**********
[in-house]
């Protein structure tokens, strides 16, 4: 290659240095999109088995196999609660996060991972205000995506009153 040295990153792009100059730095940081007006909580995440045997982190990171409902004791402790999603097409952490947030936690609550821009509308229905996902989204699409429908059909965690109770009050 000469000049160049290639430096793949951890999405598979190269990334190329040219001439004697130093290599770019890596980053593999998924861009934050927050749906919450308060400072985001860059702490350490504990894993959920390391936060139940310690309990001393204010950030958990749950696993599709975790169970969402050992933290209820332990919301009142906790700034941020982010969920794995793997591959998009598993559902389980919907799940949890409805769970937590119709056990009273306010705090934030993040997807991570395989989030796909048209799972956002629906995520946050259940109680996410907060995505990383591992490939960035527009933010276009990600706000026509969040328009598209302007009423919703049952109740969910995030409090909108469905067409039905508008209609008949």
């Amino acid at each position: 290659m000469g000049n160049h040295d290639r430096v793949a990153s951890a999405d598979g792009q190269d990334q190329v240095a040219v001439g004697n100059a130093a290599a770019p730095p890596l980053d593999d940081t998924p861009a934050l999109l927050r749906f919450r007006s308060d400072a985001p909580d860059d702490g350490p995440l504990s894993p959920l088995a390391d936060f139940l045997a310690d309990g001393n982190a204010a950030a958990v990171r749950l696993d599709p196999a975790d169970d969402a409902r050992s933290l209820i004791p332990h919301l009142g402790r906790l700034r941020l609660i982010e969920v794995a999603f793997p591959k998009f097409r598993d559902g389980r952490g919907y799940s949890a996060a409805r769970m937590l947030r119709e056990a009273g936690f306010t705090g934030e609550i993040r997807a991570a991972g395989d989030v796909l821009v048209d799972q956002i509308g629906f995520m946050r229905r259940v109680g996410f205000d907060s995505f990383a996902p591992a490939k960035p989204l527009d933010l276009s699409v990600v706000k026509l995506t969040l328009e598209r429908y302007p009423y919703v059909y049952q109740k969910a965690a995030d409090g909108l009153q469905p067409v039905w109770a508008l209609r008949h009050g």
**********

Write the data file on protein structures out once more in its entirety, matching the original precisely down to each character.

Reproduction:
[in-house]
């Protein structure tokens, strides 16, 4: 290659240095999109088995196999609660996060991972205000995506009153 040295990153792009100059730095940081007006909580995440045997982190990171409902004791402790999603097409952490947030936690609550821009509308229905996902989204699409429908059909965690109770009050 000469000049160049290639430096793949951890999405598979190269990334190329040219001439004697130093290599770019890596980053593999998924861009934050927050749906919450308060400072985001860059702490350490504990894993959920390391936060139940310690309990001393204010950030958990749950696993599709975790169970969402050992933290209820332990919301009142906790700034941020982010969920794995793997591959998009598993559902389980919907799940949890409805769970937590119709056990009273306010705090934030993040997807991570395989989030796909048209799972956002629906995520946050259940109680996410907060995505990383591992490939960035527009933010276009990600706000026509969040328009598209302007009423919703049952109740969910995030409090909108469905067409039905508008209609008949």
């Amino acid at each position: 290659m000469g000049n160049h040295d290639r430096v793949a990153s951890a999405d598979g792009q190269d990334q190329v240095a040219v001439g004697n100059a130093a290599a770019p730095p890596l980053d593999d940081t998924p861009a934050l999109l927050r749906f919450r007006s308060d400072a985001p909580d860059d702490g350490p995440l504990s894993p959920l088995a390391d936060f139940l045997a310690d309990g001393n982190a204010a950030a958990v990171r749950l696993d599709p196999a975790d169970d969402a409902r050992s933290l209820i004791p332990h919301l009142g402790r906790l700034r941020l609660i982010e969920v794995a999603f793997p591959k998009f097409r598993d559902g389980r952490g919907y799940s949890a996060a409805r769970m937590l947030r119709e056990a009273g936690f306010t705090g934030e609550i993040r997807a991570a991972g395989d989030v796909l821009v048209d799972q956002i509308g629906f995520m946050r229905r259940v109680g996410f205000d907060s995505f990383a996902p591992a490939k960035p989204l527009d933010l276009s699409v990600v706000k026509l995506t969040l328009e598209r429908y302007p009423y919703v059909y049952q109740k969910a965690a995030d409090g909108l009153q469905p067409v039905w109770a508008l209609r008949h009050g």